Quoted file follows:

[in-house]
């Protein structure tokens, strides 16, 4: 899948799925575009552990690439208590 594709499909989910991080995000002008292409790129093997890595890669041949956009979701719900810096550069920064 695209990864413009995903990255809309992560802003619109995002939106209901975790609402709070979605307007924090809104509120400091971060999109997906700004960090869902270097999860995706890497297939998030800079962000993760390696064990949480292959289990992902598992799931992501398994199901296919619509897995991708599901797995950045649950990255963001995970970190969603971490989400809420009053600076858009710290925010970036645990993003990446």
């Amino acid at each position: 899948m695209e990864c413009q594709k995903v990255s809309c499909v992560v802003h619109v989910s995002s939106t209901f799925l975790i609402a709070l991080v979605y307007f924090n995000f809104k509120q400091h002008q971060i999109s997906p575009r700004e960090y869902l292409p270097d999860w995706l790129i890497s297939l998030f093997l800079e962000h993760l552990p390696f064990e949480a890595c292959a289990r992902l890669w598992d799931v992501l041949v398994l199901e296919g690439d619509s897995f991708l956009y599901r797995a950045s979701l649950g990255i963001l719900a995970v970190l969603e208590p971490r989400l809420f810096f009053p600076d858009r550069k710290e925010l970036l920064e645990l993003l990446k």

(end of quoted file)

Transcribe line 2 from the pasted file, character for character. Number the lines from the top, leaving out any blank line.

């Protein structure tokens, strides 16, 4: 899948799925575009552990690439208590 594709499909989910991080995000002008292409790129093997890595890669041949956009979701719900810096550069920064 695209990864413009995903990255809309992560802003619109995002939106209901975790609402709070979605307007924090809104509120400091971060999109997906700004960090869902270097999860995706890497297939998030800079962000993760390696064990949480292959289990992902598992799931992501398994199901296919619509897995991708599901797995950045649950990255963001995970970190969603971490989400809420009053600076858009710290925010970036645990993003990446």